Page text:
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15 ways to help your toddler sleep



Helpful tips for more quality snooze time for baby – and you

Helpful tips for more quality snooze time for baby


Like most parents, when I became a dad, I wondered who coined the phrase, “sleep like a baby.” Certainly not a parent. Most families I knew – and know – wouldn’t wish “sleep like a baby” on anyone.

In fact, upon birthing a baby, a lot of mom and dad friends have rethought the concept of sleep altogether. Prior to a child, they assumed they needed much more sleep to function, but now they realize they can get by with far less than imagined. Why? Because their baby has kept them up all hours of the night, sometimes wailing with astonishing power and stamina, other times just awake, with a million questions, needs, and unreasonable energy. 

Author Dr. Laura Markham, writing for Motherly, wants to help. She notes: “Toddlers don't seem to have an off switch. Often, when they're tired, they just reverberate faster like an overwound toy until they crash.” Also, humans, she writes, “seem designed to sleep with other humans. You may get a better night's sleep with your toddler in another room, but your toddler instinctively feels safer in your presence.” And some children are innately better sleepers and some just aren’t.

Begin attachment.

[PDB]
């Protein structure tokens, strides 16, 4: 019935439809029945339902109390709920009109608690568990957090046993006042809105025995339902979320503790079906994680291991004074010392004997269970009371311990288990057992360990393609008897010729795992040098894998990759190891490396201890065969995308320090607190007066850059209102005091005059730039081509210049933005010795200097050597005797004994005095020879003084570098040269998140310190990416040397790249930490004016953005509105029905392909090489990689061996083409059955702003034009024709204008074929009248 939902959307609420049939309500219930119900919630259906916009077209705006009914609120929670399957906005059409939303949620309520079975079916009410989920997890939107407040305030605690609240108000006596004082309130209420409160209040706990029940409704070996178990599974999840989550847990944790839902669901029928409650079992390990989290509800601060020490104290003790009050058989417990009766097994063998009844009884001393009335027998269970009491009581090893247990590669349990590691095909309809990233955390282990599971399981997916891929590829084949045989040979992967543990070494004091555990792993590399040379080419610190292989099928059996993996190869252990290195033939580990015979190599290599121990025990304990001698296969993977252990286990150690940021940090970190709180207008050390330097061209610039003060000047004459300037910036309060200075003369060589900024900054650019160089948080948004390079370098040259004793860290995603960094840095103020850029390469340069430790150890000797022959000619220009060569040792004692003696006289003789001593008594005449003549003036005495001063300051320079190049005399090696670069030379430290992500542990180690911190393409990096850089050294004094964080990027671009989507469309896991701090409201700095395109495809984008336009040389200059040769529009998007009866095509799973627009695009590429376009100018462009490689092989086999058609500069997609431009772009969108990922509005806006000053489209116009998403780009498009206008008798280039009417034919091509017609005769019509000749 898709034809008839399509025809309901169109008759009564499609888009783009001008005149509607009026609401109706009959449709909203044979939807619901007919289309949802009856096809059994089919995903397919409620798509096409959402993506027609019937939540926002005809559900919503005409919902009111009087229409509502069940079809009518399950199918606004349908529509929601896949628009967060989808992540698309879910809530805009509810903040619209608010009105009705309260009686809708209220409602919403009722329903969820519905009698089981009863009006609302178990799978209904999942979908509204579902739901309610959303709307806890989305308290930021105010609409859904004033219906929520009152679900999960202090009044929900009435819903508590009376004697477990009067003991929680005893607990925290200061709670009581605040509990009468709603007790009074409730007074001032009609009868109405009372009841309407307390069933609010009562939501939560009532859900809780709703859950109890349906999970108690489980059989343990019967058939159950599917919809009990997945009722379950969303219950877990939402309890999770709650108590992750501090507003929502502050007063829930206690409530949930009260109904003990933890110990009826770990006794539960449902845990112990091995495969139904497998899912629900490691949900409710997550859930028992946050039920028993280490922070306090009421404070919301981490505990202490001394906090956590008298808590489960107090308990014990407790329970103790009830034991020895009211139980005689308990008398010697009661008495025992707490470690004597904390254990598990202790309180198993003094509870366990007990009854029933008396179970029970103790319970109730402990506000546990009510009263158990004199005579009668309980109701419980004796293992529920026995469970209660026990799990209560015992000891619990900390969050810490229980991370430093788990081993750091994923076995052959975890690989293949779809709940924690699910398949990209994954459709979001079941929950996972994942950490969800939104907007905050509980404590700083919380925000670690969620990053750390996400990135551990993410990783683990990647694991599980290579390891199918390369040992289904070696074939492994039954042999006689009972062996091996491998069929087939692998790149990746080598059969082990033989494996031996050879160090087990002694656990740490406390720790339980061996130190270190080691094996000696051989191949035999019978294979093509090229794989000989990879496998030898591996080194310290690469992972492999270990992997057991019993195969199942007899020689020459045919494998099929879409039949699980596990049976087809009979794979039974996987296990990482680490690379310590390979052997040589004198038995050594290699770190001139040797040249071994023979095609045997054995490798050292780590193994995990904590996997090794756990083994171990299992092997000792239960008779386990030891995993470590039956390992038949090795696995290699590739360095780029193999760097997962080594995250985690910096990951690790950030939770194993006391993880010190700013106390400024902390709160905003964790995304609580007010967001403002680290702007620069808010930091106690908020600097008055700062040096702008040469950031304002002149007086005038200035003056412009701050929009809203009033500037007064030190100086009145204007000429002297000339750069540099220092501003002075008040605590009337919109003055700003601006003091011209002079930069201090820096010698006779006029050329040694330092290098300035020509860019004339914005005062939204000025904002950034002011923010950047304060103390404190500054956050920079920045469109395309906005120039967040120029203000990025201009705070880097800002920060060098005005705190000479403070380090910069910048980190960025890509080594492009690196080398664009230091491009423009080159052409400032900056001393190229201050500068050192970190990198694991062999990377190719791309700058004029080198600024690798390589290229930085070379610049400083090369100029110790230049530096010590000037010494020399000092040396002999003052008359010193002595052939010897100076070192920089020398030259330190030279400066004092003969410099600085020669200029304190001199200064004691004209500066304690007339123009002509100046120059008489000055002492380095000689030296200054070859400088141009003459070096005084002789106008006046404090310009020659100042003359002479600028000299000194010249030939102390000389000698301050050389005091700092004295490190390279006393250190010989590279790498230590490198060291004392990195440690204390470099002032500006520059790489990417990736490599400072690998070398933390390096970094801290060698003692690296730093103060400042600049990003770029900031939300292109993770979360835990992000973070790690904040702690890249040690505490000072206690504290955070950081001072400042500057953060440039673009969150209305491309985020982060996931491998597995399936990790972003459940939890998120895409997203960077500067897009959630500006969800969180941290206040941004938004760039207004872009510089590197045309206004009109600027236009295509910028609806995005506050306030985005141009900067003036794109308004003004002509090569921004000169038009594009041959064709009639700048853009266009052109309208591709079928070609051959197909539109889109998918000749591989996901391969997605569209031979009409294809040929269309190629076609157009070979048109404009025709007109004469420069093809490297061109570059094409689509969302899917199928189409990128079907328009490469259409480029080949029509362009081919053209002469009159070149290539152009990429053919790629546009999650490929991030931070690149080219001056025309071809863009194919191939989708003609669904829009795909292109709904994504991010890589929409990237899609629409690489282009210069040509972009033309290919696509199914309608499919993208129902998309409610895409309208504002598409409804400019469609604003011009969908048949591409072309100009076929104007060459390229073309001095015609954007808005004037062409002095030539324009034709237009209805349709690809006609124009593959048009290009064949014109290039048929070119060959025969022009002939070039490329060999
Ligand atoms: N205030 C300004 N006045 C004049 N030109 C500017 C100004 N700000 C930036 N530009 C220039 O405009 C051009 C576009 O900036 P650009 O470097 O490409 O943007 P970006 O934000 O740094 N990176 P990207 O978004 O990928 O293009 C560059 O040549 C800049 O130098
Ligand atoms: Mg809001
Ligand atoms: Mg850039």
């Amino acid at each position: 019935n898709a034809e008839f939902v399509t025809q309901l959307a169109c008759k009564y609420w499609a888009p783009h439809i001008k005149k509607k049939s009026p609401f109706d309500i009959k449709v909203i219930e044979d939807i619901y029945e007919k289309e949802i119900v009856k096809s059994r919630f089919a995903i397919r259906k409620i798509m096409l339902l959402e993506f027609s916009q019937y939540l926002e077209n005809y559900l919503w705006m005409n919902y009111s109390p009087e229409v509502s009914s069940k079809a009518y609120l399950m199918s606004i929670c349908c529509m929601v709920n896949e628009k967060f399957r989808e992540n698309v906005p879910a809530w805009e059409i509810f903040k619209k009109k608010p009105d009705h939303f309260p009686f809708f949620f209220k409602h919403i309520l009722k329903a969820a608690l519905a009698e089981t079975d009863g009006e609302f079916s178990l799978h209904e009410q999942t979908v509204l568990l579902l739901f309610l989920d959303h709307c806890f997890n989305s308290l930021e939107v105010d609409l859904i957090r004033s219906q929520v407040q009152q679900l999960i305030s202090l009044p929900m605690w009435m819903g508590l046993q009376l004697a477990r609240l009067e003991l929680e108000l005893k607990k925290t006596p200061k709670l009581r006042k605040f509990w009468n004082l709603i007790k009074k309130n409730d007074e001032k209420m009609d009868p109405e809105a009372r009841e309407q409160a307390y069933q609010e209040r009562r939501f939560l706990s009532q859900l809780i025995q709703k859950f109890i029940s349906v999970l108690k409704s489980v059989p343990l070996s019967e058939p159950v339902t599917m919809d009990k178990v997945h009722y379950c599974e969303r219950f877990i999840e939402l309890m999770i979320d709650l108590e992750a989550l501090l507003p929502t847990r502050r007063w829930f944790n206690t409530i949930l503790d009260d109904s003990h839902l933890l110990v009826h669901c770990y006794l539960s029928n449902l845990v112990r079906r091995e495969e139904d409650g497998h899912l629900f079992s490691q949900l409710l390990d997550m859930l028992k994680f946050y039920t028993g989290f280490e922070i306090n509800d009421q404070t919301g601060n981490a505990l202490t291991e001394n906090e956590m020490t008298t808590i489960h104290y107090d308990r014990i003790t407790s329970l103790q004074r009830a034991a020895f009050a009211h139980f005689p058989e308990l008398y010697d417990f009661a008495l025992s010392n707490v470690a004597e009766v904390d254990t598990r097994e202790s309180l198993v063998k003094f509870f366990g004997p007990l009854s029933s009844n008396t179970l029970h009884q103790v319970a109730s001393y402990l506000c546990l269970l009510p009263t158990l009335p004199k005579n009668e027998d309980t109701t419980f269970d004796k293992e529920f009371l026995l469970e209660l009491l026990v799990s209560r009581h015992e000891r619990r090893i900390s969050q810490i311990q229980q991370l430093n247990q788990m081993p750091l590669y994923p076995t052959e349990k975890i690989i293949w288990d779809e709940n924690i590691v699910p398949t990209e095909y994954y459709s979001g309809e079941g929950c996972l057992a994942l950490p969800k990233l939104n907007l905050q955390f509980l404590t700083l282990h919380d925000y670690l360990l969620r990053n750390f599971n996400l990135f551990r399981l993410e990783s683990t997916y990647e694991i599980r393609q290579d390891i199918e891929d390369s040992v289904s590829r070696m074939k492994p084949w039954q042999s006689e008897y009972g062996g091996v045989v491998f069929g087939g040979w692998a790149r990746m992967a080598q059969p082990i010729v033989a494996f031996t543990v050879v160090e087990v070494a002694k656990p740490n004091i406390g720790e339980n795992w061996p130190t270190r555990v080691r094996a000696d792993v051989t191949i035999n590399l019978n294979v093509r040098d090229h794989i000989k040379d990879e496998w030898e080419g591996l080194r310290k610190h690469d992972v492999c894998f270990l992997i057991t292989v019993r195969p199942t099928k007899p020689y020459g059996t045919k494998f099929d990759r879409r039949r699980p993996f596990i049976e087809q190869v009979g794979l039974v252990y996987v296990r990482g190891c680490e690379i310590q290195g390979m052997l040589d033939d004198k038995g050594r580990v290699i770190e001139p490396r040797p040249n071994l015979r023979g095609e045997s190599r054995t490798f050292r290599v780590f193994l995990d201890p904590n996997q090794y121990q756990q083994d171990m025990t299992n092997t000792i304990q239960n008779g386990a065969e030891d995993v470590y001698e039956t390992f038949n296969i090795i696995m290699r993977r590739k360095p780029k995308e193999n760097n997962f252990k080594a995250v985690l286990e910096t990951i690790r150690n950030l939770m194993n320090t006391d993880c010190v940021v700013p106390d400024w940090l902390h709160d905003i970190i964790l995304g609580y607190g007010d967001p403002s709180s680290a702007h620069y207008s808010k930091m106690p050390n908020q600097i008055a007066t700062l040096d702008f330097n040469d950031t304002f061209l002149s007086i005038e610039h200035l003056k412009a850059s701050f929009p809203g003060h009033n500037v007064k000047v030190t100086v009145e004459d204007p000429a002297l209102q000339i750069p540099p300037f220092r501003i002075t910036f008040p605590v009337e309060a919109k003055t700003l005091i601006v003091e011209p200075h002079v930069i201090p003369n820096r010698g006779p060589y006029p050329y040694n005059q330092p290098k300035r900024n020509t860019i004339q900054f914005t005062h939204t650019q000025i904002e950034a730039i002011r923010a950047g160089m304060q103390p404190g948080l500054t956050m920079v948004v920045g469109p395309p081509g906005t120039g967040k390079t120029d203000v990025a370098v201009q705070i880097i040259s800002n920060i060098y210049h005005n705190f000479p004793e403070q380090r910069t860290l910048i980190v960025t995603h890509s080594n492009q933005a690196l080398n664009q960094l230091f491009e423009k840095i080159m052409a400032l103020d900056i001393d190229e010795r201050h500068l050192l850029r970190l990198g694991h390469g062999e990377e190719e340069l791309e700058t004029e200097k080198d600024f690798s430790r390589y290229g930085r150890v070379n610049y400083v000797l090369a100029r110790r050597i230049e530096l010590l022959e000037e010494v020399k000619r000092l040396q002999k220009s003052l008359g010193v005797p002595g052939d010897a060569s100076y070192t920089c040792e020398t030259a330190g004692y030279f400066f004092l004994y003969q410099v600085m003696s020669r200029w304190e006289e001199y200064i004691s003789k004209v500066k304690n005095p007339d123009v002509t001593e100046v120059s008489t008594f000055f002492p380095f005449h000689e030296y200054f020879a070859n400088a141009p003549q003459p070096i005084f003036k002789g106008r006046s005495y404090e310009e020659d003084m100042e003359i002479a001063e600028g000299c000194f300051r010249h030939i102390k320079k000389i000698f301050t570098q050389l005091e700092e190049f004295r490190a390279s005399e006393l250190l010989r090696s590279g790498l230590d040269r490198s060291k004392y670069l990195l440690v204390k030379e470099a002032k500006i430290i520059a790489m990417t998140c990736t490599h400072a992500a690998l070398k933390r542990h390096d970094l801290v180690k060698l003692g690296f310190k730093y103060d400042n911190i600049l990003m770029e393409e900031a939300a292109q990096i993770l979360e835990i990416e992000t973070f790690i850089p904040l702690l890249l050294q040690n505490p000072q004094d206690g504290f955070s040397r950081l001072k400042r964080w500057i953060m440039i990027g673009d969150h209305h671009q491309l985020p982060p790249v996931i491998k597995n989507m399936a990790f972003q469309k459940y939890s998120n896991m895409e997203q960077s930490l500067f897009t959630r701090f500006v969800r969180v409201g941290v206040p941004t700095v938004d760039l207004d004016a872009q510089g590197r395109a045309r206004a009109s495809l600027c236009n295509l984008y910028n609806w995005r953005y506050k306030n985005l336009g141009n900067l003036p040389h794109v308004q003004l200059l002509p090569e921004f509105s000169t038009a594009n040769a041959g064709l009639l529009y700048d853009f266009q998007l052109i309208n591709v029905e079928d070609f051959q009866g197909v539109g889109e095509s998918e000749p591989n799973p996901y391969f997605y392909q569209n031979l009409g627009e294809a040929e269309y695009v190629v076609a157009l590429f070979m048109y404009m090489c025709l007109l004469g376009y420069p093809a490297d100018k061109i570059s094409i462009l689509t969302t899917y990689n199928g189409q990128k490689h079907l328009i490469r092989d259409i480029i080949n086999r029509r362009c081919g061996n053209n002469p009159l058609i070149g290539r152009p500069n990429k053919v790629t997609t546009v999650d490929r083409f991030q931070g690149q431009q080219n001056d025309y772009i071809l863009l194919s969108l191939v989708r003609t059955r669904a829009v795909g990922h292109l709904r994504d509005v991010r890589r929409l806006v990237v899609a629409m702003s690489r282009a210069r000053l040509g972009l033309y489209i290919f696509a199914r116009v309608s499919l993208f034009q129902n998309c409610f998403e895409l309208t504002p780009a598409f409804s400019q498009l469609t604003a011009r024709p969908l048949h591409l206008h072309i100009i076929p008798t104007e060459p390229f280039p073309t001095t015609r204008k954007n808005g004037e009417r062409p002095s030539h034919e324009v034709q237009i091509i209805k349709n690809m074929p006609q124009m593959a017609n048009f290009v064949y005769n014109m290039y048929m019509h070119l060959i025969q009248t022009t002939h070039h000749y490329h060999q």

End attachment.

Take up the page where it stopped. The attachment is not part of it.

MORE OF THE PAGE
READ MORE: Create a bedtime routine for your child

Luckily, you can train a toddler to sleep better, and to sleep in another room. Dr. Markham’s list is pretty comprehensive, but I can add one item.

Read to your child in their bed. If you fall asleep either while reading or while laying in the dark with them afterwards, don’t sweat it. Before you know it, your child will not want you to read to them, and soon will not want you anywhere near them while they rest. Trust me on this.

My son’s mother and I took turns reading to our now-twenty-two-year-old son every night, from birth until he was about nine. She read him Harry Potter, and I read him everything else. It was a habit we now look back on as crucial to his development and sense of self, and one of the best things we did as parents. We often remained when he fell asleep. Sometimes we would pass out before he did, awakening in the middle of the night to go lie down in our own bed with our snoozing spouse. Maybe we were bummed out because we’d missed an evening of television or something, but if so, that feels ridiculous right now.

Regarding sleep issues with a toddler or youngster, we hope Dr. Markham’s helpful list can facilitate better rest for your child, and for you. Good luck, and good night. Sleep tight.



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